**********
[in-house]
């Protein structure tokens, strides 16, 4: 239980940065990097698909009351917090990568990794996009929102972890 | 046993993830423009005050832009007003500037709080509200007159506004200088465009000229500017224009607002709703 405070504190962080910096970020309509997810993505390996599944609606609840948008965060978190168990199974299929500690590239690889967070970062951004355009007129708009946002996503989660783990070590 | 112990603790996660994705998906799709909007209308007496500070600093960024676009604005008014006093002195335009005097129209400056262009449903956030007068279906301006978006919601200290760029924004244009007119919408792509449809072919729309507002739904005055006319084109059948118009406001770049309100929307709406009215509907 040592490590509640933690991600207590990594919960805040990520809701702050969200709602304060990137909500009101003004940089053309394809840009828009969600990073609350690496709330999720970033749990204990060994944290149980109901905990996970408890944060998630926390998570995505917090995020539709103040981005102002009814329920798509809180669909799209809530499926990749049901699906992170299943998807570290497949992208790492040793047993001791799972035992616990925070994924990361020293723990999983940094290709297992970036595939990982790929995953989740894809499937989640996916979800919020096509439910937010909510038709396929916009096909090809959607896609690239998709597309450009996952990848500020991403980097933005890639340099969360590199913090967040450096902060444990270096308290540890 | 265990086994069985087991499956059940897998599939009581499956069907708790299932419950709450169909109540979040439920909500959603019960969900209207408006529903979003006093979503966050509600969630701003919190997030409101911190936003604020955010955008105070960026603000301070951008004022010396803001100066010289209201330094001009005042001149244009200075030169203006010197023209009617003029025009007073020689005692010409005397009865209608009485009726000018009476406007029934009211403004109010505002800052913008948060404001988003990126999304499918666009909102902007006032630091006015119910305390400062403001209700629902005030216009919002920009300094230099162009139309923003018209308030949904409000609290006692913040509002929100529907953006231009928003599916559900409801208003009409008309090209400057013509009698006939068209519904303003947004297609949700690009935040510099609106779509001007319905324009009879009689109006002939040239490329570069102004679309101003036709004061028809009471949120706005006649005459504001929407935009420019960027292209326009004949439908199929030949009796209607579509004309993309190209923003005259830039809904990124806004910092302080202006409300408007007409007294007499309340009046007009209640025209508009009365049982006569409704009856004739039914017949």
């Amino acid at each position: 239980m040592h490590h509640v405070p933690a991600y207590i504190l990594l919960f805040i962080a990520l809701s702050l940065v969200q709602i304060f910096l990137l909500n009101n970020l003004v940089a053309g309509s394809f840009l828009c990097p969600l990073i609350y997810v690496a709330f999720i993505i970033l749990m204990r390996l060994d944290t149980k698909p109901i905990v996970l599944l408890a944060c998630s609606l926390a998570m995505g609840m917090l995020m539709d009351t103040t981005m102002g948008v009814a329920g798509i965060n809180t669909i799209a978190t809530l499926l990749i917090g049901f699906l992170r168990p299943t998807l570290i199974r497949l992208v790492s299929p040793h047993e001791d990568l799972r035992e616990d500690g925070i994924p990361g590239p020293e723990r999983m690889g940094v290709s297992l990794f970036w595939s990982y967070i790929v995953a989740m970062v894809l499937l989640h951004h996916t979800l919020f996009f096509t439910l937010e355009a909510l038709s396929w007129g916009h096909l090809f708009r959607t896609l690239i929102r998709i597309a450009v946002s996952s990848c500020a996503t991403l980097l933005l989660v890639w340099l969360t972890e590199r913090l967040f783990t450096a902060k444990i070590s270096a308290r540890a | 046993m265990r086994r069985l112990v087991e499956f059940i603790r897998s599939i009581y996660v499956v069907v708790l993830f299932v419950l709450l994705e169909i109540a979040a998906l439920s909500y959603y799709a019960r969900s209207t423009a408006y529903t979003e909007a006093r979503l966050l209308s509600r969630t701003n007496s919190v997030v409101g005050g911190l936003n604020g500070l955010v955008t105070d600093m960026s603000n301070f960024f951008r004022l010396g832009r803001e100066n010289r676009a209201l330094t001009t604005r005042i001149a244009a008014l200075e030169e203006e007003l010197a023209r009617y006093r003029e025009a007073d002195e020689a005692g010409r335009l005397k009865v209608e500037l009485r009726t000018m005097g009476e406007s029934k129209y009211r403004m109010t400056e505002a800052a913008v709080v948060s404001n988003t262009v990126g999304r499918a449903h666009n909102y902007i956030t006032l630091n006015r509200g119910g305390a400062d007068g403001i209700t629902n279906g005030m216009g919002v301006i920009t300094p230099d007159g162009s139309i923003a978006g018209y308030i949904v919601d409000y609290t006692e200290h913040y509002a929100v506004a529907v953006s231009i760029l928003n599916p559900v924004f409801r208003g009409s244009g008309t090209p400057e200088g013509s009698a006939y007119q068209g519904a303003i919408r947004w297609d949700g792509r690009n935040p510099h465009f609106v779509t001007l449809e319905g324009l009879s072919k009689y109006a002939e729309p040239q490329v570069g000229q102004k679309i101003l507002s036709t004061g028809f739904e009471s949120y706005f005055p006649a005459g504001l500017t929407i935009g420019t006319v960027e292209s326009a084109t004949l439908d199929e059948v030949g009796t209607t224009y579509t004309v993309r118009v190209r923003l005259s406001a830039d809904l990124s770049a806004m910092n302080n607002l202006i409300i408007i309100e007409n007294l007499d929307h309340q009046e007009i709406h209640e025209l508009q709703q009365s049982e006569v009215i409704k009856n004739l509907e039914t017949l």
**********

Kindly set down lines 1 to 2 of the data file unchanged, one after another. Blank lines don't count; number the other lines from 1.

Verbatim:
[in-house]
């Protein structure tokens, strides 16, 4: 239980940065990097698909009351917090990568990794996009929102972890 | 046993993830423009005050832009007003500037709080509200007159506004200088465009000229500017224009607002709703 405070504190962080910096970020309509997810993505390996599944609606609840948008965060978190168990199974299929500690590239690889967070970062951004355009007129708009946002996503989660783990070590 | 112990603790996660994705998906799709909007209308007496500070600093960024676009604005008014006093002195335009005097129209400056262009449903956030007068279906301006978006919601200290760029924004244009007119919408792509449809072919729309507002739904005055006319084109059948118009406001770049309100929307709406009215509907 040592490590509640933690991600207590990594919960805040990520809701702050969200709602304060990137909500009101003004940089053309394809840009828009969600990073609350690496709330999720970033749990204990060994944290149980109901905990996970408890944060998630926390998570995505917090995020539709103040981005102002009814329920798509809180669909799209809530499926990749049901699906992170299943998807570290497949992208790492040793047993001791799972035992616990925070994924990361020293723990999983940094290709297992970036595939990982790929995953989740894809499937989640996916979800919020096509439910937010909510038709396929916009096909090809959607896609690239998709597309450009996952990848500020991403980097933005890639340099969360590199913090967040450096902060444990270096308290540890 | 265990086994069985087991499956059940897998599939009581499956069907708790299932419950709450169909109540979040439920909500959603019960969900209207408006529903979003006093979503966050509600969630701003919190997030409101911190936003604020955010955008105070960026603000301070951008004022010396803001100066010289209201330094001009005042001149244009200075030169203006010197023209009617003029025009007073020689005692010409005397009865209608009485009726000018009476406007029934009211403004109010505002800052913008948060404001988003990126999304499918666009909102902007006032630091006015119910305390400062403001209700629902005030216009919002920009300094230099162009139309923003018209308030949904409000609290006692913040509002929100529907953006231009928003599916559900409801208003009409008309090209400057013509009698006939068209519904303003947004297609949700690009935040510099609106779509001007319905324009009879009689109006002939040239490329570069102004679309101003036709004061028809009471949120706005006649005459504001929407935009420019960027292209326009004949439908199929030949009796209607579509004309993309190209923003005259830039809904990124806004910092302080202006409300408007007409007294007499309340009046007009209640025209508009009365049982006569409704009856004739039914017949």